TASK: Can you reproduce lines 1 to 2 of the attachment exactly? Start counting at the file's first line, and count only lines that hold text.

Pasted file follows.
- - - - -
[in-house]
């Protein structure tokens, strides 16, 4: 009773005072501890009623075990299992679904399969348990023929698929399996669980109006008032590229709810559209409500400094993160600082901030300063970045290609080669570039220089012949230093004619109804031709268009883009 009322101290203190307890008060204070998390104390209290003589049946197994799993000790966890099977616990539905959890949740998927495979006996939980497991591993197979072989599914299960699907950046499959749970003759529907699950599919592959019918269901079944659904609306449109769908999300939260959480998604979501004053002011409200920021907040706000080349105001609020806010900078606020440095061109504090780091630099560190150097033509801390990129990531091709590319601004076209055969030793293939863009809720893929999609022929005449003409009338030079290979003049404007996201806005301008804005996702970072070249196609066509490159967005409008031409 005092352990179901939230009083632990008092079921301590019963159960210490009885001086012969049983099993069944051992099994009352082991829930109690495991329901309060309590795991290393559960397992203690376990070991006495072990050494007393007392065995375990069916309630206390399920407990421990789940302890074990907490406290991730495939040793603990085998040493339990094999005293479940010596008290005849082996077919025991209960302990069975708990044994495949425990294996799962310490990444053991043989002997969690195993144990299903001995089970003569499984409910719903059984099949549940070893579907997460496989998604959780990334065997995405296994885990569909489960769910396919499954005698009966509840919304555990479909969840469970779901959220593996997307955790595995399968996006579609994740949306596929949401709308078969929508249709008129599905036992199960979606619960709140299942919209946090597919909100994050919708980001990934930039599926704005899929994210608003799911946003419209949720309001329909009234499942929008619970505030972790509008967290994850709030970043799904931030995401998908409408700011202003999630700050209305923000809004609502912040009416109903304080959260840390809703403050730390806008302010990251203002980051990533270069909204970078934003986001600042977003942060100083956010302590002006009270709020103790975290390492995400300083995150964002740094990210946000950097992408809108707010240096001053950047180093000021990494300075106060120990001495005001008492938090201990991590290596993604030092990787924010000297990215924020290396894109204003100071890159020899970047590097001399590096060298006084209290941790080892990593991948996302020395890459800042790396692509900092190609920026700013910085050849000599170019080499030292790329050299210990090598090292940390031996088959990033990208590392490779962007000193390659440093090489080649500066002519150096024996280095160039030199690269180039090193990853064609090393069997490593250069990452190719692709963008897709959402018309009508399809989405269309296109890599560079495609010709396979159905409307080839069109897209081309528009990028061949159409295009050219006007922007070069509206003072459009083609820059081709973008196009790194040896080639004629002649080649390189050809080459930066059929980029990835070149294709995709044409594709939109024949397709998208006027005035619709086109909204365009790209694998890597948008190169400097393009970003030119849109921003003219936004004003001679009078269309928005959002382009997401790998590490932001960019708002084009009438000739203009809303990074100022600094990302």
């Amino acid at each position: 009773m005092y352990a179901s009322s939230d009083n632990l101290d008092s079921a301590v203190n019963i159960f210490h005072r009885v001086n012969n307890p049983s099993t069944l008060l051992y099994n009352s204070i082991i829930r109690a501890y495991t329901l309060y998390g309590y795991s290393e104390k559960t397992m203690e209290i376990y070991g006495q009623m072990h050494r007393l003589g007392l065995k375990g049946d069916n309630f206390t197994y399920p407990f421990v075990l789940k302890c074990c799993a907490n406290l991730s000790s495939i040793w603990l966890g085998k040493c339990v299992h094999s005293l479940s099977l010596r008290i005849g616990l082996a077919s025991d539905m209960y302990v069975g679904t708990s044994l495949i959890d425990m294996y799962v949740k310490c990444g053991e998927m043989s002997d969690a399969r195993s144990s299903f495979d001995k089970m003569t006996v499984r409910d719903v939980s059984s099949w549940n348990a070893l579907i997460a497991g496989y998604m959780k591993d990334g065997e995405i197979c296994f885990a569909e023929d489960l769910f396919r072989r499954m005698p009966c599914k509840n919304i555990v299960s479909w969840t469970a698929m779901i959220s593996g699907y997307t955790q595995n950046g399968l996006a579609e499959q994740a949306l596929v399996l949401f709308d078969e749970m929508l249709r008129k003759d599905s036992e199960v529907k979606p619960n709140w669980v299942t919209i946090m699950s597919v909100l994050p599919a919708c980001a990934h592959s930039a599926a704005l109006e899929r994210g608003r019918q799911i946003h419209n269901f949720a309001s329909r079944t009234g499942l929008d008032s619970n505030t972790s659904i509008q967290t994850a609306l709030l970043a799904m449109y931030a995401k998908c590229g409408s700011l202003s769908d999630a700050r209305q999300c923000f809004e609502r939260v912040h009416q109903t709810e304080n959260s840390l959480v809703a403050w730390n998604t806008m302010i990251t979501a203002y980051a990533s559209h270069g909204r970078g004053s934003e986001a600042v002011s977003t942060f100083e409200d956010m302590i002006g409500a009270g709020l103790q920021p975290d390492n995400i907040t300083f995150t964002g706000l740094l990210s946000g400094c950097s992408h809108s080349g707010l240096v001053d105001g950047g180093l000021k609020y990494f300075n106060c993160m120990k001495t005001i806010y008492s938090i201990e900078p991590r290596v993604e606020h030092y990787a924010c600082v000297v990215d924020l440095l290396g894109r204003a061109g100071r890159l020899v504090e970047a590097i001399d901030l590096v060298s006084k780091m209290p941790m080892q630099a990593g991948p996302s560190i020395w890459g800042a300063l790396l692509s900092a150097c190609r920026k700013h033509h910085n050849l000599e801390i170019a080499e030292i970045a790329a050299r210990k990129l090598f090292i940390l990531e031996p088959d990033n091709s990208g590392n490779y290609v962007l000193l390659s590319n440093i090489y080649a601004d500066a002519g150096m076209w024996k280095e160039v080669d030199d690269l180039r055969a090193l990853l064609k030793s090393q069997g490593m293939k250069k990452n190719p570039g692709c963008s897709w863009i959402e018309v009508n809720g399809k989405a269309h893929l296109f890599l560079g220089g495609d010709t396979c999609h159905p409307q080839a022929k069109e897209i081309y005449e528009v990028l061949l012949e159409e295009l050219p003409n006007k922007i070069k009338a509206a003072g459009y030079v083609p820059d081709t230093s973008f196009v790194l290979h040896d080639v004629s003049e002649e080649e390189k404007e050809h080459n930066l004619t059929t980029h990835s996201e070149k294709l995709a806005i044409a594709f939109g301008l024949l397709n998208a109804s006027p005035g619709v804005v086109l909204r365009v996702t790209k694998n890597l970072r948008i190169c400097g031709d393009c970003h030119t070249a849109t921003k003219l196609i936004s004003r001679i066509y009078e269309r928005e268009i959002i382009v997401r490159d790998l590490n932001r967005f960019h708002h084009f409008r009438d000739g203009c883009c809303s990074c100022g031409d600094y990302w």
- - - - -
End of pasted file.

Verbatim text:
[in-house]
């Protein structure tokens, strides 16, 4: 009773005072501890009623075990299992679904399969348990023929698929399996669980109006008032590229709810559209409500400094993160600082901030300063970045290609080669570039220089012949230093004619109804031709268009883009 009322101290203190307890008060204070998390104390209290003589049946197994799993000790966890099977616990539905959890949740998927495979006996939980497991591993197979072989599914299960699907950046499959749970003759529907699950599919592959019918269901079944659904609306449109769908999300939260959480998604979501004053002011409200920021907040706000080349105001609020806010900078606020440095061109504090780091630099560190150097033509801390990129990531091709590319601004076209055969030793293939863009809720893929999609022929005449003409009338030079290979003049404007996201806005301008804005996702970072070249196609066509490159967005409008031409 005092352990179901939230009083632990008092079921301590019963159960210490009885001086012969049983099993069944051992099994009352082991829930109690495991329901309060309590795991290393559960397992203690376990070991006495072990050494007393007392065995375990069916309630206390399920407990421990789940302890074990907490406290991730495939040793603990085998040493339990094999005293479940010596008290005849082996077919025991209960302990069975708990044994495949425990294996799962310490990444053991043989002997969690195993144990299903001995089970003569499984409910719903059984099949549940070893579907997460496989998604959780990334065997995405296994885990569909489960769910396919499954005698009966509840919304555990479909969840469970779901959220593996997307955790595995399968996006579609994740949306596929949401709308078969929508249709008129599905036992199960979606619960709140299942919209946090597919909100994050919708980001990934930039599926704005899929994210608003799911946003419209949720309001329909009234499942929008619970505030972790509008967290994850709030970043799904931030995401998908409408700011202003999630700050209305923000809004609502912040009416109903304080959260840390809703403050730390806008302010990251203002980051990533270069909204970078934003986001600042977003942060100083956010302590002006009270709020103790975290390492995400300083995150964002740094990210946000950097992408809108707010240096001053950047180093000021990494300075106060120990001495005001008492938090201990991590290596993604030092990787924010000297990215924020290396894109204003100071890159020899970047590097001399590096060298006084209290941790080892990593991948996302020395890459800042790396692509900092190609920026700013910085050849000599170019080499030292790329050299210990090598090292940390031996088959990033990208590392490779962007000193390659440093090489080649500066002519150096024996280095160039030199690269180039090193990853064609090393069997490593250069990452190719692709963008897709959402018309009508399809989405269309296109890599560079495609010709396979159905409307080839069109897209081309528009990028061949159409295009050219006007922007070069509206003072459009083609820059081709973008196009790194040896080639004629002649080649390189050809080459930066059929980029990835070149294709995709044409594709939109024949397709998208006027005035619709086109909204365009790209694998890597948008190169400097393009970003030119849109921003003219936004004003001679009078269309928005959002382009997401790998590490932001960019708002084009009438000739203009809303990074100022600094990302």